Conducted over four weeks from 31 December 2007 to 1 February 2008, Whirlpool's 2007 Australian Broadband Survey collated the input of more than 17,000 broadband subscribers.
Of those respondents, a mere 5.7 percent supported a Telstra-led next generation infrastructure build (such as fibre-to-the-node). The G9 consortium, which is made up of Telstra rival telcos such as Optus and iiNet, fared slightly better with support from 21.4 percent, but fell well behind support for a Government led build which raked in 51.9 percent of the vote.
The statistics in favour of a Government-backed infrastructure build were reflected in the 69 percent of respondents that felt people in regional Australia should have the same broadband access as people in metro areas.
Unfortunately for the Government, its plans for ISP level Internet filtering did not prove as popular with around three quarters of respondents shunning the idea.
Among its other key findings, the survey revealed that for the first time since questioning the value of broadband in Australia in 2005, people on average thought value has degraded. Although 16.8 percent said value had improved, 49.6 percent felt it had remained the same while a significant 30 percent felt it had gotten worse.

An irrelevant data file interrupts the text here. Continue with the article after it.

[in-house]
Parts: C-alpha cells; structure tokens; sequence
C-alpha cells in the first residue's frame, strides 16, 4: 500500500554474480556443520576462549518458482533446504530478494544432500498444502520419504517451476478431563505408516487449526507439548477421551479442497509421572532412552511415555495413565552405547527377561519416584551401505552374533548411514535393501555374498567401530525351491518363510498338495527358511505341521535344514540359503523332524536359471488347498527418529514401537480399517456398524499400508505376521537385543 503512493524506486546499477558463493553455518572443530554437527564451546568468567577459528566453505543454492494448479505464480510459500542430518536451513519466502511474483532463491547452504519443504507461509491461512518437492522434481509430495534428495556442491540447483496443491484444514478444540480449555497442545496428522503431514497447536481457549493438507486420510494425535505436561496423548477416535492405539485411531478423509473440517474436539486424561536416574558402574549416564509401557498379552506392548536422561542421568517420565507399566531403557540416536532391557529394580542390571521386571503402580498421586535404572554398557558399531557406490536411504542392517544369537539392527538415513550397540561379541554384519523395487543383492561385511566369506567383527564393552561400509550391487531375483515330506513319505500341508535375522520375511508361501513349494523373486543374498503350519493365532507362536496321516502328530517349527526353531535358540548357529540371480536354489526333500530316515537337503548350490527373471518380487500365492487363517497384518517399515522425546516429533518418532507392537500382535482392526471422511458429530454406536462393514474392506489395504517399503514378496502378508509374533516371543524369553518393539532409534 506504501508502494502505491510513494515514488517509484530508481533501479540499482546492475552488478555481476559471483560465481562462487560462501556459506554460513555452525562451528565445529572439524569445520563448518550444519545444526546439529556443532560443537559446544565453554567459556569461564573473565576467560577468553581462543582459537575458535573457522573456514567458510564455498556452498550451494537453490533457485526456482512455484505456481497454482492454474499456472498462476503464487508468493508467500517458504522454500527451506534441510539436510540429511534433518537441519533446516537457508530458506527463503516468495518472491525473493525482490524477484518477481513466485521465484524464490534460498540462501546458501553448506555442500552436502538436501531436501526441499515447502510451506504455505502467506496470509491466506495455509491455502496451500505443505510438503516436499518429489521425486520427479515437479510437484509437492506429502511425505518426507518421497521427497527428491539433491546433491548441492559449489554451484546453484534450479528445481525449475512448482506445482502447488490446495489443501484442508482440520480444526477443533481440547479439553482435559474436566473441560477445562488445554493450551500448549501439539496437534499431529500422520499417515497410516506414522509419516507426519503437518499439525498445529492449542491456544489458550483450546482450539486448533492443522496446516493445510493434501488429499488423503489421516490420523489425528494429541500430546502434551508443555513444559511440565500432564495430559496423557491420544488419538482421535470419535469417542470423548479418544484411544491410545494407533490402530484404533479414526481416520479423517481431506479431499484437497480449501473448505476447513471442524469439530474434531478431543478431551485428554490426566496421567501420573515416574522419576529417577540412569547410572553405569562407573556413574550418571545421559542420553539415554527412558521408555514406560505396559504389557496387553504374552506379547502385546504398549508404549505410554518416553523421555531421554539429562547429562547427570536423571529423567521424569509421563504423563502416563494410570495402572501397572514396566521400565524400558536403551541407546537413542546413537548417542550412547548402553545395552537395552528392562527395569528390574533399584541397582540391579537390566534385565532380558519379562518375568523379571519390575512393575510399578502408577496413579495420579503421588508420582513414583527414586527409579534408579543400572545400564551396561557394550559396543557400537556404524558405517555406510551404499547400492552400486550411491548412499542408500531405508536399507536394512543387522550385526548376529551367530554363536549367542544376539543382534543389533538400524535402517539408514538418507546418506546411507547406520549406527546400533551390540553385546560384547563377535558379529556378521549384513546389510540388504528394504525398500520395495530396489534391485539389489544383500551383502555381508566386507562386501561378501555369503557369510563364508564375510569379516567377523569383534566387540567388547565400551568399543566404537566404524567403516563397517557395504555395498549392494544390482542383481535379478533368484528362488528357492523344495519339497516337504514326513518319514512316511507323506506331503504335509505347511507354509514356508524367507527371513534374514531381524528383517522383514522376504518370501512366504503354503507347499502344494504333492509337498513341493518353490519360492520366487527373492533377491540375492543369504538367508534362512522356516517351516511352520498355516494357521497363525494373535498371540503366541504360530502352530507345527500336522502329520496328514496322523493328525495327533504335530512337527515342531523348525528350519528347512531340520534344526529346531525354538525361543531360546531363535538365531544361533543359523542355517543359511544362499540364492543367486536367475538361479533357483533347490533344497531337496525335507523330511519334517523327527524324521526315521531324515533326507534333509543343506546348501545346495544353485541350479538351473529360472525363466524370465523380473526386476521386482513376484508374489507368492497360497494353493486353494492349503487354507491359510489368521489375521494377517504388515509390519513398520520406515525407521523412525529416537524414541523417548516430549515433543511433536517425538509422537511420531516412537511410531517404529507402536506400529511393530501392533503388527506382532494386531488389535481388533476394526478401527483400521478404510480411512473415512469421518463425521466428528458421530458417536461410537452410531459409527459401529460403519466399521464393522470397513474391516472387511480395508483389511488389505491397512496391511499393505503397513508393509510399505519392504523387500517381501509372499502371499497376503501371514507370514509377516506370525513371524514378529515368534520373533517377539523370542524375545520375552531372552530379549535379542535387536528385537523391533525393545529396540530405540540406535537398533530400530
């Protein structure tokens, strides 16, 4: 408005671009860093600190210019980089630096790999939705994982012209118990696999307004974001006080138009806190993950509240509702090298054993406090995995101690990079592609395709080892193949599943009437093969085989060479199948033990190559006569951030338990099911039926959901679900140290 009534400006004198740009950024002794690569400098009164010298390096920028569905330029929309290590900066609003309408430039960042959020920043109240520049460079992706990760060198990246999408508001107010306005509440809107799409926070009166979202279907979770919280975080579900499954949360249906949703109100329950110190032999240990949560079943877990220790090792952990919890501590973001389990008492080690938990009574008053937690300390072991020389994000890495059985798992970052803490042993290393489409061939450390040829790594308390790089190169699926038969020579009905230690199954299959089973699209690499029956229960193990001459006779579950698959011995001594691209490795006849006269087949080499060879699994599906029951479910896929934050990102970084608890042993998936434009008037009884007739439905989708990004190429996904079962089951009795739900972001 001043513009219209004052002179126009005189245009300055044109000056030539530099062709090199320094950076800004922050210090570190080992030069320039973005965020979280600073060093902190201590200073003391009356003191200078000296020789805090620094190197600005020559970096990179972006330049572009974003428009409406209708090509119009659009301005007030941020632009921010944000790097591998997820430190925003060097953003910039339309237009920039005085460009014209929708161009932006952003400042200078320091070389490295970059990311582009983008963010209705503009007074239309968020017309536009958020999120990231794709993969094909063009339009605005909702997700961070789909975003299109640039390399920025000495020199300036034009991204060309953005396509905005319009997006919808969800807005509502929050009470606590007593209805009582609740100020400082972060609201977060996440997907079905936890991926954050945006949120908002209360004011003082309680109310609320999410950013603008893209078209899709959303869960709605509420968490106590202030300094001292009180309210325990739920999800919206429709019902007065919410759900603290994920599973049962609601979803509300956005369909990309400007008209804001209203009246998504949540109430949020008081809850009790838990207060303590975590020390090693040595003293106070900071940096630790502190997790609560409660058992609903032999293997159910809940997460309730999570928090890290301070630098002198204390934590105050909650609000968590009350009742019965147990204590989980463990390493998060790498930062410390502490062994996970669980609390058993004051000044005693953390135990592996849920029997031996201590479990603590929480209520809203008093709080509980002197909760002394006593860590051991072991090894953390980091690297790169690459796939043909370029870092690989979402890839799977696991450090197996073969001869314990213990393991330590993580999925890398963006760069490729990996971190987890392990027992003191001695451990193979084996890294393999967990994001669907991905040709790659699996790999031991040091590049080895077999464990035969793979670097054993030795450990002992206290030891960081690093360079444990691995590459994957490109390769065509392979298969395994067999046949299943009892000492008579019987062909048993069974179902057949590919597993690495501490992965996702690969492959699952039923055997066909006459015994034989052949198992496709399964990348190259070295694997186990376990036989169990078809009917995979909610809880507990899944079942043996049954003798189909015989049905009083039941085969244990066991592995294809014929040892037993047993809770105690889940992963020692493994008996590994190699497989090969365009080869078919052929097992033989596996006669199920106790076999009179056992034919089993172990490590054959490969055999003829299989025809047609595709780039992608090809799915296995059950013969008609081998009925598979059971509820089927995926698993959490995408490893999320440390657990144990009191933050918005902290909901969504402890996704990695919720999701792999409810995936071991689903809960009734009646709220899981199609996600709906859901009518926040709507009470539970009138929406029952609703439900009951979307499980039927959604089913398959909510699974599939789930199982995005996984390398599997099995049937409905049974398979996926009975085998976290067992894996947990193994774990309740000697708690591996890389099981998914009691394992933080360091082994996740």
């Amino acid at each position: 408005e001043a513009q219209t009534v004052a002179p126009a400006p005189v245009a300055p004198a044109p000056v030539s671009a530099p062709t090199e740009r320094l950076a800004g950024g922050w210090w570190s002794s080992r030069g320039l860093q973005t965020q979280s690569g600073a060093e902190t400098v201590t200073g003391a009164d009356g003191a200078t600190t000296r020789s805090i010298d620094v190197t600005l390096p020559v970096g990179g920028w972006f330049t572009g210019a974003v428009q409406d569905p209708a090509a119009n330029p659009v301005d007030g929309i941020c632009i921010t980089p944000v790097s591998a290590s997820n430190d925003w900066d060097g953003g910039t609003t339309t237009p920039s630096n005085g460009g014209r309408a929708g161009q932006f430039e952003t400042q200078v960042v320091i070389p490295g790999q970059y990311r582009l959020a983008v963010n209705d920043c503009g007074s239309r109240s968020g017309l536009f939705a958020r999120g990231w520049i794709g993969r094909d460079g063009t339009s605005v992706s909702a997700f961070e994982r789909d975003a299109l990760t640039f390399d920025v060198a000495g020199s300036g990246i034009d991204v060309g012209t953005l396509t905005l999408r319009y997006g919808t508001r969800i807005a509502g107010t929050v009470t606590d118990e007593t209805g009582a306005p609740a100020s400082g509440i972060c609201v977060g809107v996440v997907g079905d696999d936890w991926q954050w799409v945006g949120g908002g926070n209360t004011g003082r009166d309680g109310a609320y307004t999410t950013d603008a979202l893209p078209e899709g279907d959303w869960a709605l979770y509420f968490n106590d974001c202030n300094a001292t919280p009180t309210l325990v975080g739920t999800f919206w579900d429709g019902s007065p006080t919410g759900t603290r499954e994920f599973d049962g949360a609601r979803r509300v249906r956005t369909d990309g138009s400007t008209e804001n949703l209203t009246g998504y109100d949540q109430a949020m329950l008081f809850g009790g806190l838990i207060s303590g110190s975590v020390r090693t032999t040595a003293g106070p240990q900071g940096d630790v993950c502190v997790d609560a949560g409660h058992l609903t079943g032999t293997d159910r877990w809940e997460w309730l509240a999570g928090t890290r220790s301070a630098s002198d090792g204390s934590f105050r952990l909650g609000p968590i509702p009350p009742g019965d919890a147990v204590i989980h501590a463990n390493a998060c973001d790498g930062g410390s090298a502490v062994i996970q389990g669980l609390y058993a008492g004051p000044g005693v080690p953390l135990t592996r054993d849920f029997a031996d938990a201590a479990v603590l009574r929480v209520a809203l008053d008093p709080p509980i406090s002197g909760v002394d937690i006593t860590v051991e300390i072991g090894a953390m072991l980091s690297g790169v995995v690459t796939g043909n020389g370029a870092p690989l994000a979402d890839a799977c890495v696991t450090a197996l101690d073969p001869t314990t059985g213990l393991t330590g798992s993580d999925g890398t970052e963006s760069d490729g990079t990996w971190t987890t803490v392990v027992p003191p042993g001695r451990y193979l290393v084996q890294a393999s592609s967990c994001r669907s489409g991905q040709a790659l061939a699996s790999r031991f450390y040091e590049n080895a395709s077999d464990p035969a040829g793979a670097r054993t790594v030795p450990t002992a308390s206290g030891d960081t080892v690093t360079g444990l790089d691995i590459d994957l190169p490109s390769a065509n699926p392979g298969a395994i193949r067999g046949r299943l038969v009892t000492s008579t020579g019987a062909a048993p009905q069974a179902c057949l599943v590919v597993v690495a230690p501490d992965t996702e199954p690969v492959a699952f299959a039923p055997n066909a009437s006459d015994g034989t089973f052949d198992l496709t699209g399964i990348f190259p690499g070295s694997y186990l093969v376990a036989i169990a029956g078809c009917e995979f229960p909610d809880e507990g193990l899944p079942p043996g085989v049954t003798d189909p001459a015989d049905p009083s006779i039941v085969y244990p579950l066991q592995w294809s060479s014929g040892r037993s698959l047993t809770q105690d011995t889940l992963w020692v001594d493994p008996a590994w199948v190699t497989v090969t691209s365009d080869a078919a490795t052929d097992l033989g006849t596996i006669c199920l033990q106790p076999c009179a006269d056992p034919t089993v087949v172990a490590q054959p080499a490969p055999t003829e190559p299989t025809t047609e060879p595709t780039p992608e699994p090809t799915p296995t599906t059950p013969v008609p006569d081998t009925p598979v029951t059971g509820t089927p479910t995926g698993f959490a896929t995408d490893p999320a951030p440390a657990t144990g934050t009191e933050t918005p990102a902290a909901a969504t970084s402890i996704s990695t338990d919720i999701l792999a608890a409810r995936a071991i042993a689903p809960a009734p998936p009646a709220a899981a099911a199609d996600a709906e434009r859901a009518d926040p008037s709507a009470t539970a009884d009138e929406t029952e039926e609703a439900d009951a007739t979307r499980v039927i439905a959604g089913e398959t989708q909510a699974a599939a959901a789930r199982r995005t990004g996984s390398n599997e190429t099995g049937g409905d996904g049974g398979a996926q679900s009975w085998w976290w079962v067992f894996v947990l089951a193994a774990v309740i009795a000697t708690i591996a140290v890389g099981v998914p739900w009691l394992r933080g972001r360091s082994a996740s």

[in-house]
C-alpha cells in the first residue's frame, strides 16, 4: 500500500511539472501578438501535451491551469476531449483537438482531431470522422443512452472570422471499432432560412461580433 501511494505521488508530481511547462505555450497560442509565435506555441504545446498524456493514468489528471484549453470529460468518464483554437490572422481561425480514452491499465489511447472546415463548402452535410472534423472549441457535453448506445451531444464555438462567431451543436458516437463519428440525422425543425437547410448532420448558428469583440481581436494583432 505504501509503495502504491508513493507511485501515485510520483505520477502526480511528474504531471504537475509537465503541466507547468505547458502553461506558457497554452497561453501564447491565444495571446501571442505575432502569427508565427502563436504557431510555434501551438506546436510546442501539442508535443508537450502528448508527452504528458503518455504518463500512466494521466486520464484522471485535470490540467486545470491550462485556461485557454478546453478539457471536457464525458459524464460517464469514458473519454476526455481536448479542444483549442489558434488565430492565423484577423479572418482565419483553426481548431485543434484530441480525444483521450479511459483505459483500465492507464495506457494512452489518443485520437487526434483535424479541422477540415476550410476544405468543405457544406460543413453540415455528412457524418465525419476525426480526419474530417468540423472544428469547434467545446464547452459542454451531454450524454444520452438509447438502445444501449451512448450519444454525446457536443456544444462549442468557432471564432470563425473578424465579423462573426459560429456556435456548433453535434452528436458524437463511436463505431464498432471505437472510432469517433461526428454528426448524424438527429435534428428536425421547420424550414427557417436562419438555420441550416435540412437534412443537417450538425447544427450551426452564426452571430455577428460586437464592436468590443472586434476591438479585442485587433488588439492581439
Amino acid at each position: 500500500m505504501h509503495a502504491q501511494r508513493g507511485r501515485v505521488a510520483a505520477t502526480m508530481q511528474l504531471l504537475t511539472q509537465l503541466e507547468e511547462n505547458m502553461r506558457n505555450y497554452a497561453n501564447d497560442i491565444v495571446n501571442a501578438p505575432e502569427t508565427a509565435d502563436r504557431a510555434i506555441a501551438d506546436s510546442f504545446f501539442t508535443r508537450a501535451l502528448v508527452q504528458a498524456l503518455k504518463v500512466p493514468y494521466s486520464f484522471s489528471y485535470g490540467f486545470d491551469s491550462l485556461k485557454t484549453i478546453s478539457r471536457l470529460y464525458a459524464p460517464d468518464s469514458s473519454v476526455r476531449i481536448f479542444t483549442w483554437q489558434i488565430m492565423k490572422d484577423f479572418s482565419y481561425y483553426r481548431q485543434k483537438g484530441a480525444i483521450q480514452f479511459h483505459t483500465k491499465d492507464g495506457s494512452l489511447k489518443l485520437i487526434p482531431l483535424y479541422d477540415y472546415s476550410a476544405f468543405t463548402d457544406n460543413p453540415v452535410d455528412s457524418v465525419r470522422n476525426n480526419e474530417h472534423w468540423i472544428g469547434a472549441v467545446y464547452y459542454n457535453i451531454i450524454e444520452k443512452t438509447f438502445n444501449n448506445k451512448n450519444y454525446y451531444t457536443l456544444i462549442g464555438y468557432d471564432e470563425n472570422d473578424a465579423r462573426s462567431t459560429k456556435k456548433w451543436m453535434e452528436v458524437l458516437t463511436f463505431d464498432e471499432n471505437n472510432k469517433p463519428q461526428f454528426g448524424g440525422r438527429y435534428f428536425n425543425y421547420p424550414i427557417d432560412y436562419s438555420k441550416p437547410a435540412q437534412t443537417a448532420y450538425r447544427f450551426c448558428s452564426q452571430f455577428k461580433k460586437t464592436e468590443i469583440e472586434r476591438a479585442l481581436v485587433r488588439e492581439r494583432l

The value stakes were reflected in the rising dissatisfaction levels of customers who were hit with broadband plan price increases in the last year. Internode which significantly raised its broadband prices in 2007 had its customer satisfaction rating dive 25 percent compared to last year.
Whirlpool issued a disclaimer with the results warning readers to keep in mind that those surveyed largely represent the views of informed opinion leaders and informed consumers as opposed to regular broadband users.
Full results from the Whirlpool survey can be found here.
Whirlpool broadband survey says no to Telstra next gen Internet
By Mitchell Bingemann on Mar 3, 2008 2:45PM
The latest annual survey of broadband subscribers conducted by online discussion forum Whirlpool has shown that respondents are strongly opposed to letting Telstra operate the nation's broadband infrastructure.
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